Safety Heroes program caters for diverse learners
Published: 5 Sep 2019 2:46pm
Ergon Energy’s lifesaving Safety Heroes program has increased its reach with new resources to cater for diverse learning styles.
During Electricity Safety Week, a record 96% of Queensland primary schools are taking part in the program, including a growing number of special schools.
Community Safety Manager Aaron Smith has welcomed the inclusion of Safety Heroes resources designed for diverse learning needs, including a social stories booklet for children with autism spectrum disorder.
“Every child needs to be aware of electrical safety and it is never too early to start teaching them.
“From the time they can crawl, children are in close proximity to electrical outlets and appliances throughout their homes and their parents and carers need to show them how to stay safe,” Mr Smith said.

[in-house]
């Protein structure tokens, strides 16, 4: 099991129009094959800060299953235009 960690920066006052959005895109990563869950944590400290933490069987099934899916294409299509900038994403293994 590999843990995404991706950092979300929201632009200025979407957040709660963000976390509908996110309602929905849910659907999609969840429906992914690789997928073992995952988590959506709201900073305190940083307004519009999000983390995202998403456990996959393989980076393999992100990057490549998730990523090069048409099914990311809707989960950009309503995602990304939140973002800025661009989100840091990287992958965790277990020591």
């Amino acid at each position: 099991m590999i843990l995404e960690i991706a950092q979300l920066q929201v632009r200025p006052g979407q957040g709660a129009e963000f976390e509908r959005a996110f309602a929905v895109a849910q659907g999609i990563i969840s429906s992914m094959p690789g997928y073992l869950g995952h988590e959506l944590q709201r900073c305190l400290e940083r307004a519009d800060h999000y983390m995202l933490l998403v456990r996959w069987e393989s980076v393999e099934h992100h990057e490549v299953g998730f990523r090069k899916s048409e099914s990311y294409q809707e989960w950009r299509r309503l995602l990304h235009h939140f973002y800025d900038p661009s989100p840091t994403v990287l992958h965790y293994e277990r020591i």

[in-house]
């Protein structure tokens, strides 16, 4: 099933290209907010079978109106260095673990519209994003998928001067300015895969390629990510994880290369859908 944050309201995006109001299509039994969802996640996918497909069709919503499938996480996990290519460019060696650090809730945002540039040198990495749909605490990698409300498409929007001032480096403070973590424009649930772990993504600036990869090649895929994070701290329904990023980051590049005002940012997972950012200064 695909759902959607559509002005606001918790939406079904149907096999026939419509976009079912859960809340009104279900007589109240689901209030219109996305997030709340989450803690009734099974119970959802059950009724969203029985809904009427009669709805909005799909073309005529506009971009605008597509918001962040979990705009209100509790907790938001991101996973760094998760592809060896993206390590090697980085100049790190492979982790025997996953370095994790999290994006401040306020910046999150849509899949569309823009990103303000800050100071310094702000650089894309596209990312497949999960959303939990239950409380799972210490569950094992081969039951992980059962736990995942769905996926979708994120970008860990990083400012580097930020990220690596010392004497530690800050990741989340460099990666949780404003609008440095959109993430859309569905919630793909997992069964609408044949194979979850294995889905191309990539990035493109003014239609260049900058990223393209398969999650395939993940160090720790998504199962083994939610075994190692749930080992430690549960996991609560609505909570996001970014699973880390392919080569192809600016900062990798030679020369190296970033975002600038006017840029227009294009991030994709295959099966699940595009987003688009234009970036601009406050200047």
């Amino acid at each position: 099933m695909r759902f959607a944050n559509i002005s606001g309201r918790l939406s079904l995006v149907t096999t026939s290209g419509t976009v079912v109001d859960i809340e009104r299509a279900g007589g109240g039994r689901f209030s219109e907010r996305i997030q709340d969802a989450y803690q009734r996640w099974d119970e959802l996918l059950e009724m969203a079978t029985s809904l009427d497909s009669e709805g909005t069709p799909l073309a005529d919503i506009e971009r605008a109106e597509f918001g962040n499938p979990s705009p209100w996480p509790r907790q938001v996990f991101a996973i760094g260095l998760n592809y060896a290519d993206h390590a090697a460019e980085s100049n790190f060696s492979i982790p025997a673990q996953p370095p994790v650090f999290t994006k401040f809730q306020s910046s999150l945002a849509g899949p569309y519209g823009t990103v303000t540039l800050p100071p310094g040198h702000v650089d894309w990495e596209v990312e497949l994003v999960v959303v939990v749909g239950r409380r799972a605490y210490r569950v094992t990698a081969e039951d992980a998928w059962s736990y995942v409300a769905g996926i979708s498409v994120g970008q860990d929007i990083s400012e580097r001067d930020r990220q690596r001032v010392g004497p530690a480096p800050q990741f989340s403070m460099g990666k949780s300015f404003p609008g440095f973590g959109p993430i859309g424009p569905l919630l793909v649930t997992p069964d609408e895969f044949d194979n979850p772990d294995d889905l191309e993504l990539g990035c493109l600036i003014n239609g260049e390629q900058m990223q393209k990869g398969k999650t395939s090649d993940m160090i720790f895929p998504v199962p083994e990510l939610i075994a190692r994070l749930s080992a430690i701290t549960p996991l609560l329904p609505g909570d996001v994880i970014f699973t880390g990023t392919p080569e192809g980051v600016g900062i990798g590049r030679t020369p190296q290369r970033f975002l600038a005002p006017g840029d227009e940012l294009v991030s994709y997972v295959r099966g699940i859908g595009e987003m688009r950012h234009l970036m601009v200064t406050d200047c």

A dedicated band of Safety Heroes volunteers from Ergon and its sister company Energex have been sharing electrical safety tips with classes across the state.
They’re arming students with simple, practical and lifesaving advice for when they’re at home, playing in the park or in a community affected by a natural disaster.
“Keeping the community safe is our top priority and it starts with educating everyone on electrical hazards that are commonplace.
“We tell the children what to do if they see fallen powerlines and to steer clear of overhead powerlines if they are flying a kite or operating a drone.
“We’re educating the next generation on safe behaviour around electrical equipment and at the end of the program we find the Safety Heroes can teach their parents a thing or two,” Mr Smith said.
The Safety Heroes program is also designed to spark children’s interest in Science, Technology, Engineering and Mathematics (STEM), with a range of teaching materials aligned with the Queensland curriculum, including a simple circuit kit for Year 6 students.
Media Contact: Emma Oliveri
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